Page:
Theatre in “Steppenwolf”
AbstractOnce more I stood in the round corridor, still excited by the hunting adventure. And everywhere on all the countless doors were the alluring inscriptions: The series of inscriptions was endless. One was This seemed to me to be worth looking into and I went in at this door. I found myself in a quiet twilit room where a man with something like a large chess-board in front of him sat in Eastern fashion on the floor. At the first glance I thought it was friend Pablo. He wore at any rate a similar gorgeous silk jacket and had the same dark and shining eyes. ‘Are you Pablo?’ ‘I am not anybody,’ he replied amiably. ‘We have no names here and we are no persons. I am a chessplayer. Do you wish for instruction in the building up of the personality?’ ‘Yes, please.’ ‘Then be so kind as to place a few dozen of your pieces at my disposal.’ ‘My pieces – ?’ ‘Of the pieces into which you saw your so-called personality broken up. I can't play without pieces.’ He held a glass up to me and again I saw the unity of my personality broken up into many ...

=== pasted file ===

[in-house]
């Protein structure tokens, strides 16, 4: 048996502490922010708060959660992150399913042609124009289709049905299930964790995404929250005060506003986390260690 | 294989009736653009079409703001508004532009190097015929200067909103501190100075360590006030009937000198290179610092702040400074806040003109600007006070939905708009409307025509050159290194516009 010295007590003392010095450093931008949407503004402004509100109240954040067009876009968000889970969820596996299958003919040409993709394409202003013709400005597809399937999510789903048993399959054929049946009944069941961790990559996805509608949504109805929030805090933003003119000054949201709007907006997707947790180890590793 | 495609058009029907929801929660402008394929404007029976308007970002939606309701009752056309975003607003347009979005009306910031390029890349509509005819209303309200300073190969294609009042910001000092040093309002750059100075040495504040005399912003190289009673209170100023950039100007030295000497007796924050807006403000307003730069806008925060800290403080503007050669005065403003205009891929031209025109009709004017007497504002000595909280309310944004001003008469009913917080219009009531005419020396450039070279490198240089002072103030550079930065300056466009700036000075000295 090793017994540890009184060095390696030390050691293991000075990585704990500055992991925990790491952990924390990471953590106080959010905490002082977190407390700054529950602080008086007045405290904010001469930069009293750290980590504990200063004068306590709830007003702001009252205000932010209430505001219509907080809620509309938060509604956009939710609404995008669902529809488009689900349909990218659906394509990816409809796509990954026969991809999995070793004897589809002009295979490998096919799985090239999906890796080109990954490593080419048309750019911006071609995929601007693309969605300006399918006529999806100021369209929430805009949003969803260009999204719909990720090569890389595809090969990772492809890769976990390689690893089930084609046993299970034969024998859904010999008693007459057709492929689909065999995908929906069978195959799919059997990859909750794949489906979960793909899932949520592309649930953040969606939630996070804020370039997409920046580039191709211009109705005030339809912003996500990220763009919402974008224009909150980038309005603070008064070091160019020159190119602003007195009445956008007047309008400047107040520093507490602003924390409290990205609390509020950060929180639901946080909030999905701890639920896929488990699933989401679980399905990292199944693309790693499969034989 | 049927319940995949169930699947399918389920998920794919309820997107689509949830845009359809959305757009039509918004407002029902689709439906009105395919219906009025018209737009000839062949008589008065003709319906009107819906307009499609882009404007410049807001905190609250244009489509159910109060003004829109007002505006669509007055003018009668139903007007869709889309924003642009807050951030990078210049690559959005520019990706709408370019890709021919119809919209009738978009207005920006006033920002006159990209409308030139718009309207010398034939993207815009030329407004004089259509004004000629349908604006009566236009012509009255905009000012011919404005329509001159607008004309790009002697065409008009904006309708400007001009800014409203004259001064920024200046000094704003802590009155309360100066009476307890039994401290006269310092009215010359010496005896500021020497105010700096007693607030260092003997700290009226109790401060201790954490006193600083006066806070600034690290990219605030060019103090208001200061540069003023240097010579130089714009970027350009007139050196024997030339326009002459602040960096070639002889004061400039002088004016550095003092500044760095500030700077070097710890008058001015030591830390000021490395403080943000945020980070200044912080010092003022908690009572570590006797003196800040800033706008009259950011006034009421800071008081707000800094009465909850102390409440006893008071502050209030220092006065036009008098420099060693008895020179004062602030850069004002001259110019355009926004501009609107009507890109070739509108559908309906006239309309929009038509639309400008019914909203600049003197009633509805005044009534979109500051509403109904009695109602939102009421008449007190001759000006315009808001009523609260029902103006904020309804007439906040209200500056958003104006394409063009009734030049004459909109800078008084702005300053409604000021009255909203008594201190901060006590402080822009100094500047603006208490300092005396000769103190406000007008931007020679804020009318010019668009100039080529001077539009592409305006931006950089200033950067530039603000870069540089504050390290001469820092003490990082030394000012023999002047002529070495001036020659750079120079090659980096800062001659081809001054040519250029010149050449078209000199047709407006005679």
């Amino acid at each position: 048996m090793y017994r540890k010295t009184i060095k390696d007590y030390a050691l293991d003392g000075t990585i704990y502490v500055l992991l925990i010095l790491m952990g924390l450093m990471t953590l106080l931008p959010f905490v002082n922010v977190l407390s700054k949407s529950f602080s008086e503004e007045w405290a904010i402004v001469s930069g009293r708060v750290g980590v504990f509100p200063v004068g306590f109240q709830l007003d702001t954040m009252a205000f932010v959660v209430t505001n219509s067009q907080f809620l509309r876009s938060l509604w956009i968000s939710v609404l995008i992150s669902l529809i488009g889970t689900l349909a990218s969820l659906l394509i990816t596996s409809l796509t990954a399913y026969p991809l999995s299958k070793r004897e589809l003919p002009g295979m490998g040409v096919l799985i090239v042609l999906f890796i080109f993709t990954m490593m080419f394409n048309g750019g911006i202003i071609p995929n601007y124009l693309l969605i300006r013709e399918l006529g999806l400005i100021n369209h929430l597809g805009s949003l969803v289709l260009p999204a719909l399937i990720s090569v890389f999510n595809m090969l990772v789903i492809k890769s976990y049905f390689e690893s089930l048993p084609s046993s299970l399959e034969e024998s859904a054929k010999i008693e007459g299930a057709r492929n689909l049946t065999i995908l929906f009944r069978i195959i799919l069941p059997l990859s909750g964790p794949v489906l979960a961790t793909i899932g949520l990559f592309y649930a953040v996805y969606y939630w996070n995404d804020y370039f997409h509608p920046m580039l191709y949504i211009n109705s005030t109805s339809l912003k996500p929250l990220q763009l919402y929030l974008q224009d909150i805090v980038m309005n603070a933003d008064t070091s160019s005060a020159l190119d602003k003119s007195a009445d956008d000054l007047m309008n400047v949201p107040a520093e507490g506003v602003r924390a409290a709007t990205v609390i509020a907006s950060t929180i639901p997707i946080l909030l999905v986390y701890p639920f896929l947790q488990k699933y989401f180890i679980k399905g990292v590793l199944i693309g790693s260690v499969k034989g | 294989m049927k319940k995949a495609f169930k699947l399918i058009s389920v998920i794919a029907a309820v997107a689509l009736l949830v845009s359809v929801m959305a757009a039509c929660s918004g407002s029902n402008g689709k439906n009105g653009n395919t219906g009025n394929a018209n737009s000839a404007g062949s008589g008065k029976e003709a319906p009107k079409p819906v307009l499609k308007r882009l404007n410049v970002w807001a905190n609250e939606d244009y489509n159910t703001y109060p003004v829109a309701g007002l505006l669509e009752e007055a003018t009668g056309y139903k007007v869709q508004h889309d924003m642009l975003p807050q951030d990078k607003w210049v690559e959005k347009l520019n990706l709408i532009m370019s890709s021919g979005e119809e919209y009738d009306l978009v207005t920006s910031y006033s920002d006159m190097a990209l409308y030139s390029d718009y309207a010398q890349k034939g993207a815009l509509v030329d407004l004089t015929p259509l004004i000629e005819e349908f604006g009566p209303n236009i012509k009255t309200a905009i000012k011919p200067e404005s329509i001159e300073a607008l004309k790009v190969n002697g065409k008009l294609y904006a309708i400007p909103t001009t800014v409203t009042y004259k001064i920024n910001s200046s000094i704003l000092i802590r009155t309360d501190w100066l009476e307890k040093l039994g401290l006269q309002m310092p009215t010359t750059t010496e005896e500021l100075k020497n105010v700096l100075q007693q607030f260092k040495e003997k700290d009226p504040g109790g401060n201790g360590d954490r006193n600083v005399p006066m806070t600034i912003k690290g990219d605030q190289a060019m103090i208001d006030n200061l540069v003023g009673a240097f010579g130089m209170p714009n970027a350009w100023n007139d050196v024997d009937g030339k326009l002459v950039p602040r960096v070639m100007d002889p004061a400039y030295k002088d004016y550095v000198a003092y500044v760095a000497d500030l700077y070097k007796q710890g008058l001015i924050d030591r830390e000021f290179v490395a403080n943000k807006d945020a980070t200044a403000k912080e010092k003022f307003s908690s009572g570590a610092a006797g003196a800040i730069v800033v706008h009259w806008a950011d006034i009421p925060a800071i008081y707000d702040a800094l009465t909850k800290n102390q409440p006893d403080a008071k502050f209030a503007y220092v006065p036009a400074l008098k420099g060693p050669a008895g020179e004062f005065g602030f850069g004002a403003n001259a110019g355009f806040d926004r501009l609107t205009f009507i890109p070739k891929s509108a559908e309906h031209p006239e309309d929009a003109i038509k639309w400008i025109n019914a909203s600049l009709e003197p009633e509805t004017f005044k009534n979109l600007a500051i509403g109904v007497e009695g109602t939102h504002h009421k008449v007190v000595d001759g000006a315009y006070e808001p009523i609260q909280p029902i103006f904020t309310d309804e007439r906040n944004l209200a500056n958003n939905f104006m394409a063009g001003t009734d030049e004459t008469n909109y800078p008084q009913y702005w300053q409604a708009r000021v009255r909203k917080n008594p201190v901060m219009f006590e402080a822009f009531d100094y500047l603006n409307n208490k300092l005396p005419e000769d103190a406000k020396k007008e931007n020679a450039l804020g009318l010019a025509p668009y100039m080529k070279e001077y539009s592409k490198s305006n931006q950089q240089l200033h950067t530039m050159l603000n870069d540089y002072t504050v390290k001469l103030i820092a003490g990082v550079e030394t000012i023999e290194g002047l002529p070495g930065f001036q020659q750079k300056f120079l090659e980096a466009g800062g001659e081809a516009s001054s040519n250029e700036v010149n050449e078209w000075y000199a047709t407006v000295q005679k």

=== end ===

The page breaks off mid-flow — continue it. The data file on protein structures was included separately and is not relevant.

Hesse, Hermann (2001): Steppenwolf. Translated from the German by Basil Creighton. Revised by Walter Sorell. London: Penguin Classics, 221-225
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